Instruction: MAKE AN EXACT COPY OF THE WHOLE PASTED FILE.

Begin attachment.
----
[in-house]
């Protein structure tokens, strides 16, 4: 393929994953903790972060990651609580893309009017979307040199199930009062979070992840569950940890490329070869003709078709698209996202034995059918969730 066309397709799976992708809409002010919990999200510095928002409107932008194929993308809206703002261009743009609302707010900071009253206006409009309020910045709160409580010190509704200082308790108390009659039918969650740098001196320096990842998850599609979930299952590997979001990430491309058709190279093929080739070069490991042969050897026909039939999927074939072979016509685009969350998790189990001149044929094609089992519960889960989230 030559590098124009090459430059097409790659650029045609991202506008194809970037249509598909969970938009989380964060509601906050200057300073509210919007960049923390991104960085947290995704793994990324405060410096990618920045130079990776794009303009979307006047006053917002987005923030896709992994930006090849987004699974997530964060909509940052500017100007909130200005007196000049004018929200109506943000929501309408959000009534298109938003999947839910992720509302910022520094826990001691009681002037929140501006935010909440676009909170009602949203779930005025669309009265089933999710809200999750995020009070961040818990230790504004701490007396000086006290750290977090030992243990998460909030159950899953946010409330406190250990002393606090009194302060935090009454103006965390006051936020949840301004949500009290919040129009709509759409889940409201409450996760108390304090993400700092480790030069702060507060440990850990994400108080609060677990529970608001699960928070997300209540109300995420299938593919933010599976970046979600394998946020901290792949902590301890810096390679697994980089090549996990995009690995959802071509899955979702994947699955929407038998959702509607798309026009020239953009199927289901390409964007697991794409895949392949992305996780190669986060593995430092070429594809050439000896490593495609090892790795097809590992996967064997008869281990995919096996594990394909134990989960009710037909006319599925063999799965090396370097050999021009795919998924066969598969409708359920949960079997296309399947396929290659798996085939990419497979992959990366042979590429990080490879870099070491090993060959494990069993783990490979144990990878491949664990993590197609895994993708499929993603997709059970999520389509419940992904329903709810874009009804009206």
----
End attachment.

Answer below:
[in-house]
């Protein structure tokens, strides 16, 4: 393929994953903790972060990651609580893309009017979307040199199930009062979070992840569950940890490329070869003709078709698209996202034995059918969730 066309397709799976992708809409002010919990999200510095928002409107932008194929993308809206703002261009743009609302707010900071009253206006409009309020910045709160409580010190509704200082308790108390009659039918969650740098001196320096990842998850599609979930299952590997979001990430491309058709190279093929080739070069490991042969050897026909039939999927074939072979016509685009969350998790189990001149044929094609089992519960889960989230 030559590098124009090459430059097409790659650029045609991202506008194809970037249509598909969970938009989380964060509601906050200057300073509210919007960049923390991104960085947290995704793994990324405060410096990618920045130079990776794009303009979307006047006053917002987005923030896709992994930006090849987004699974997530964060909509940052500017100007909130200005007196000049004018929200109506943000929501309408959000009534298109938003999947839910992720509302910022520094826990001691009681002037929140501006935010909440676009909170009602949203779930005025669309009265089933999710809200999750995020009070961040818990230790504004701490007396000086006290750290977090030992243990998460909030159950899953946010409330406190250990002393606090009194302060935090009454103006965390006051936020949840301004949500009290919040129009709509759409889940409201409450996760108390304090993400700092480790030069702060507060440990850990994400108080609060677990529970608001699960928070997300209540109300995420299938593919933010599976970046979600394998946020901290792949902590301890810096390679697994980089090549996990995009690995959802071509899955979702994947699955929407038998959702509607798309026009020239953009199927289901390409964007697991794409895949392949992305996780190669986060593995430092070429594809050439000896490593495609090892790795097809590992996967064997008869281990995919096996594990394909134990989960009710037909006319599925063999799965090396370097050999021009795919998924066969598969409708359920949960079997296309399947396929290659798996085939990419497979992959990366042979590429990080490879870099070491090993060959494990069993783990490979144990990878491949664990993590197609895994993708499929993603997709059970999520389509419940992904329903709810874009009804009206």